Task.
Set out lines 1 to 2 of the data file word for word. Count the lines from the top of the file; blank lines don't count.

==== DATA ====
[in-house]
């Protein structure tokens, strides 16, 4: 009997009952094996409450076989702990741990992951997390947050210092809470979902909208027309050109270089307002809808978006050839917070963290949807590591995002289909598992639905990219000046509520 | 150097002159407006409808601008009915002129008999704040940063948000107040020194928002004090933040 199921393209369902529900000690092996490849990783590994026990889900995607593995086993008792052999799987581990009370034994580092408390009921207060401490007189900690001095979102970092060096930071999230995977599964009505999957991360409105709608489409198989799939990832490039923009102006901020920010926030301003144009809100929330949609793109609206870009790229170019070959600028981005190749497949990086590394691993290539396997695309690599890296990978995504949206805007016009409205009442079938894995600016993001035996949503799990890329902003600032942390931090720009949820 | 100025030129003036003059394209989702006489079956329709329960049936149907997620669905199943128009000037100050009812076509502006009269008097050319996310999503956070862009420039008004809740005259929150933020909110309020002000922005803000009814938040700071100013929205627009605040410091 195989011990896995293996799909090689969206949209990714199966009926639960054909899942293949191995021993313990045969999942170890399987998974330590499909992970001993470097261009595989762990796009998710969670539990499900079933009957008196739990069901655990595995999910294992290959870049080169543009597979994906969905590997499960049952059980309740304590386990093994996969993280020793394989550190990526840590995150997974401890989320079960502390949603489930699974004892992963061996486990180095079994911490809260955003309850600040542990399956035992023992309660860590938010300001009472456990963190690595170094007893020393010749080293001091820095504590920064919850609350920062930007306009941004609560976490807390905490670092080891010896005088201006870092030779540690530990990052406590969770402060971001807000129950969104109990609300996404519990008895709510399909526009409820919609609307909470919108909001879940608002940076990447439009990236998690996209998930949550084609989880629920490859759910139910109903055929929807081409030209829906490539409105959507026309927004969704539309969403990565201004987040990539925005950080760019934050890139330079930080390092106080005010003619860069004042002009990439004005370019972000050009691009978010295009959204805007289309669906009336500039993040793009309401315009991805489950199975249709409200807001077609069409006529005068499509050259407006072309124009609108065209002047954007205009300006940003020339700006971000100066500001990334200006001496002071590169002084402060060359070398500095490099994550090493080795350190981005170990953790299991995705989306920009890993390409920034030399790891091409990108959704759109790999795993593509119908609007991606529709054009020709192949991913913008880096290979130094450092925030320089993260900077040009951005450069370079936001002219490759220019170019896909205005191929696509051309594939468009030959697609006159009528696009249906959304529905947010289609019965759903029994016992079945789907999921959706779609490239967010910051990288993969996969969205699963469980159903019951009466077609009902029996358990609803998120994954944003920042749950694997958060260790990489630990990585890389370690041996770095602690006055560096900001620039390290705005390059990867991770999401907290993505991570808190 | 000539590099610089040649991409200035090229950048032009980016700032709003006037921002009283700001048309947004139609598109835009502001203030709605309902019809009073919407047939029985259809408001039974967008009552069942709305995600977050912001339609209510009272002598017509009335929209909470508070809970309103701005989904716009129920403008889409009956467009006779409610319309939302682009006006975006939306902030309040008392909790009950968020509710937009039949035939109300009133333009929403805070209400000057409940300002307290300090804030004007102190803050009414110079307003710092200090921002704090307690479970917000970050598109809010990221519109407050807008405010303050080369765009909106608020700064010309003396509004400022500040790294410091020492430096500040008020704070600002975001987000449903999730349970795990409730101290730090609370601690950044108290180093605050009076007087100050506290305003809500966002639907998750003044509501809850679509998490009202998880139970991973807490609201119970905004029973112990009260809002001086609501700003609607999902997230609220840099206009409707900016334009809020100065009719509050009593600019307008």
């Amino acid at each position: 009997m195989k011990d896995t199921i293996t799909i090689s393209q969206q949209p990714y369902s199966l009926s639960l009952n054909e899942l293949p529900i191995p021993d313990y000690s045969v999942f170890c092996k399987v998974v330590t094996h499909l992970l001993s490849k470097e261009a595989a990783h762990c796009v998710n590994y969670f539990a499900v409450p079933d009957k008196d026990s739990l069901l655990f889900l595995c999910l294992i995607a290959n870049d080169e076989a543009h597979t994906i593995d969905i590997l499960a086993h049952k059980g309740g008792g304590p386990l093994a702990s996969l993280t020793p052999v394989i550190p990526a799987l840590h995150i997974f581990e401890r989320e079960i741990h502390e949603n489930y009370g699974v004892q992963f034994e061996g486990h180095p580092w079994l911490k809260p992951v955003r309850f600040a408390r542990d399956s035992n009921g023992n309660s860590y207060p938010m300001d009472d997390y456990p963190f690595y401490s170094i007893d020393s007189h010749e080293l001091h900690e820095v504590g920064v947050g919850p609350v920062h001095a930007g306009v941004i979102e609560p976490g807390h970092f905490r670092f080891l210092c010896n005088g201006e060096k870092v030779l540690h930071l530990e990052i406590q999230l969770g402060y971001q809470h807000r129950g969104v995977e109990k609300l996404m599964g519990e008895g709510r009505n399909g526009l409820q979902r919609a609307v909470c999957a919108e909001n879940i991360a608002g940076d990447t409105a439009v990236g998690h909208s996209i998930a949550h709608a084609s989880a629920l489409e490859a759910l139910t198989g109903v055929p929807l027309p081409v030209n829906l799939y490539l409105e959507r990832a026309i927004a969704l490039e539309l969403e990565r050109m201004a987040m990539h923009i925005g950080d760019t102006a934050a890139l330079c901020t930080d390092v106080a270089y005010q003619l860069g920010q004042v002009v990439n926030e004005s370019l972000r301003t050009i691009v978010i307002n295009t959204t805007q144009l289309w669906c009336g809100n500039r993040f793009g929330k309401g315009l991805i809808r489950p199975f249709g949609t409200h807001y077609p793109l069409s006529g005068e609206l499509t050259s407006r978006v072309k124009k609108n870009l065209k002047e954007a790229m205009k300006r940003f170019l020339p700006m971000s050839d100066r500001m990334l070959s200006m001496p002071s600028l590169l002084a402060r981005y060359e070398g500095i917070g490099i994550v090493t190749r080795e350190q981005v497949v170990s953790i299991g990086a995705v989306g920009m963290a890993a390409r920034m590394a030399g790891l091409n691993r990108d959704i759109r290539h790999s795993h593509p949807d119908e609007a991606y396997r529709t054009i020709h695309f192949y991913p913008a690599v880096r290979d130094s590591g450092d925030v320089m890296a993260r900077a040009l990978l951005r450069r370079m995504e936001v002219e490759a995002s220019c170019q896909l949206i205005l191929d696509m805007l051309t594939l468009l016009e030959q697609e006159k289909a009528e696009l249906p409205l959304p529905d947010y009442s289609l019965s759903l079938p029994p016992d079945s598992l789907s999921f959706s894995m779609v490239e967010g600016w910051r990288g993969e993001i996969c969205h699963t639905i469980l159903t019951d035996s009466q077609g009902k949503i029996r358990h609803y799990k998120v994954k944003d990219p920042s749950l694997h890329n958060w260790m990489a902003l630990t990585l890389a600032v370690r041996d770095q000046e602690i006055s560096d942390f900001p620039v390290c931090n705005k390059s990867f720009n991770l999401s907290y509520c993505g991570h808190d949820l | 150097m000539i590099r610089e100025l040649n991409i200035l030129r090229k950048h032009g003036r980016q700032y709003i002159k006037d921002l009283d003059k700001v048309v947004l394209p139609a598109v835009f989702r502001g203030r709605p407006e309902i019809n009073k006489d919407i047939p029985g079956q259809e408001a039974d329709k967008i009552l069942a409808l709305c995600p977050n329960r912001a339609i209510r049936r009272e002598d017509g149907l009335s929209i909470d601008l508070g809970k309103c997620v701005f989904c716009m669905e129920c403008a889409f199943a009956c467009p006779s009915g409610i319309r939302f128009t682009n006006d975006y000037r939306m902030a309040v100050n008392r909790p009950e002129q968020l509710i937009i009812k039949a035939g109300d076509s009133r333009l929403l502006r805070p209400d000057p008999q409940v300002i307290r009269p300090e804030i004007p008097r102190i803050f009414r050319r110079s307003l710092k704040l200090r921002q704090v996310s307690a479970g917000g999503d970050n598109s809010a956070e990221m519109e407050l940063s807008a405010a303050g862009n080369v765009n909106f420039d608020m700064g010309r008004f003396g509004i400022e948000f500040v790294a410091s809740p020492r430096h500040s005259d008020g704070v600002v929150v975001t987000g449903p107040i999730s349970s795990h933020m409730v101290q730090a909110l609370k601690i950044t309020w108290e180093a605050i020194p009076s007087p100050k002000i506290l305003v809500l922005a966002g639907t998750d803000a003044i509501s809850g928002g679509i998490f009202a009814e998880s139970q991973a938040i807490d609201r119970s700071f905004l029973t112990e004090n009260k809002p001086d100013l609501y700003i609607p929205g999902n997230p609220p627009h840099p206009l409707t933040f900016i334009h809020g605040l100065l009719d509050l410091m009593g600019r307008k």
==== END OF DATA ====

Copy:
[in-house]
């Protein structure tokens, strides 16, 4: 009997009952094996409450076989702990741990992951997390947050210092809470979902909208027309050109270089307002809808978006050839917070963290949807590591995002289909598992639905990219000046509520 | 150097002159407006409808601008009915002129008999704040940063948000107040020194928002004090933040 199921393209369902529900000690092996490849990783590994026990889900995607593995086993008792052999799987581990009370034994580092408390009921207060401490007189900690001095979102970092060096930071999230995977599964009505999957991360409105709608489409198989799939990832490039923009102006901020920010926030301003144009809100929330949609793109609206870009790229170019070959600028981005190749497949990086590394691993290539396997695309690599890296990978995504949206805007016009409205009442079938894995600016993001035996949503799990890329902003600032942390931090720009949820 | 100025030129003036003059394209989702006489079956329709329960049936149907997620669905199943128009000037100050009812076509502006009269008097050319996310999503956070862009420039008004809740005259929150933020909110309020002000922005803000009814938040700071100013929205627009605040410091 195989011990896995293996799909090689969206949209990714199966009926639960054909899942293949191995021993313990045969999942170890399987998974330590499909992970001993470097261009595989762990796009998710969670539990499900079933009957008196739990069901655990595995999910294992290959870049080169543009597979994906969905590997499960049952059980309740304590386990093994996969993280020793394989550190990526840590995150997974401890989320079960502390949603489930699974004892992963061996486990180095079994911490809260955003309850600040542990399956035992023992309660860590938010300001009472456990963190690595170094007893020393010749080293001091820095504590920064919850609350920062930007306009941004609560976490807390905490670092080891010896005088201006870092030779540690530990990052406590969770402060971001807000129950969104109990609300996404519990008895709510399909526009409820919609609307909470919108909001879940608002940076990447439009990236998690996209998930949550084609989880629920490859759910139910109903055929929807081409030209829906490539409105959507026309927004969704539309969403990565201004987040990539925005950080760019934050890139330079930080390092106080005010003619860069004042002009990439004005370019972000050009691009978010295009959204805007289309669906009336500039993040793009309401315009991805489950199975249709409200807001077609069409006529005068499509050259407006072309124009609108065209002047954007205009300006940003020339700006971000100066500001990334200006001496002071590169002084402060060359070398500095490099994550090493080795350190981005170990953790299991995705989306920009890993390409920034030399790891091409990108959704759109790999795993593509119908609007991606529709054009020709192949991913913008880096290979130094450092925030320089993260900077040009951005450069370079936001002219490759220019170019896909205005191929696509051309594939468009030959697609006159009528696009249906959304529905947010289609019965759903029994016992079945789907999921959706779609490239967010910051990288993969996969969205699963469980159903019951009466077609009902029996358990609803998120994954944003920042749950694997958060260790990489630990990585890389370690041996770095602690006055560096900001620039390290705005390059990867991770999401907290993505991570808190 | 000539590099610089040649991409200035090229950048032009980016700032709003006037921002009283700001048309947004139609598109835009502001203030709605309902019809009073919407047939029985259809408001039974967008009552069942709305995600977050912001339609209510009272002598017509009335929209909470508070809970309103701005989904716009129920403008889409009956467009006779409610319309939302682009006006975006939306902030309040008392909790009950968020509710937009039949035939109300009133333009929403805070209400000057409940300002307290300090804030004007102190803050009414110079307003710092200090921002704090307690479970917000970050598109809010990221519109407050807008405010303050080369765009909106608020700064010309003396509004400022500040790294410091020492430096500040008020704070600002975001987000449903999730349970795990409730101290730090609370601690950044108290180093605050009076007087100050506290305003809500966002639907998750003044509501809850679509998490009202998880139970991973807490609201119970905004029973112990009260809002001086609501700003609607999902997230609220840099206009409707900016334009809020100065009719509050009593600019307008």